Date of Award

Winter 12-2018

Degree Type

Honors Thesis


International Studies

Degree Name

Bachelor of Arts

First Advisor

Lucia Cantero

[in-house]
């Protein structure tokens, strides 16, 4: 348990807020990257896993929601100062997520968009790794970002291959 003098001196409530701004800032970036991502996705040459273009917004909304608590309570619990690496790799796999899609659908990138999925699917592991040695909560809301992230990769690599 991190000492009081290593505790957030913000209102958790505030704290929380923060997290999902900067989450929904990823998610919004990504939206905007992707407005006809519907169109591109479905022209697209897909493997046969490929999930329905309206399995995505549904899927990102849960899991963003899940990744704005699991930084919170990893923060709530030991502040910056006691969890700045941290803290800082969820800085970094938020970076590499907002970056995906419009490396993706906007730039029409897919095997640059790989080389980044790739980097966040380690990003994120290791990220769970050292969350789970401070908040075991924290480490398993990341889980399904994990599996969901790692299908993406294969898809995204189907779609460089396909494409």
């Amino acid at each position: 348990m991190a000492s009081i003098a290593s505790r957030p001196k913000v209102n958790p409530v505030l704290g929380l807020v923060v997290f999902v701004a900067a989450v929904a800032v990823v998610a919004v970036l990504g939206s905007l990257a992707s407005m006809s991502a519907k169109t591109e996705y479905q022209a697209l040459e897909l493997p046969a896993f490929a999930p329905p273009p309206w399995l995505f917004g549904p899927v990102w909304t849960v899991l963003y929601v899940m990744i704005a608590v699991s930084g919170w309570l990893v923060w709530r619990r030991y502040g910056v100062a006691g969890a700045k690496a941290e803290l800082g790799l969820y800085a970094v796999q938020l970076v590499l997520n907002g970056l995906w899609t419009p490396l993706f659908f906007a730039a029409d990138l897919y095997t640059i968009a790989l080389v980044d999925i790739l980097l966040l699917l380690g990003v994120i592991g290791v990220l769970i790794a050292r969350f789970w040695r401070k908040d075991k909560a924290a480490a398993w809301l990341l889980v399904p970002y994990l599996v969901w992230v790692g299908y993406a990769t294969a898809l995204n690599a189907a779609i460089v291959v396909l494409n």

International attention drew to Afro-Mexican individuals in 2015, when the Mexican inter-census survey first allowed Black Mexican people to self-identify as Afro-Mexican. The Black movement in Mexico revolving around recognition rather than liberation had been stirring in Coastal regions for decades prior, fueled by the work of incredible activists across the gender spectrum. However, the representation of such activists in public discourse is largely male. In analyzing this particular movement, the importance of intersectional theory becomes apparent, in unpacking both gendered and racialized forms of hierarchy and invisibility. By exploring the intersections between social movement and social suffering, as well as the immutable characteristics and structures contributing to dominant narratives in public discourse, one can use the case study of Black Recognition in Mexico to unpack structural violence on both the geopolitical and the grass-roots level.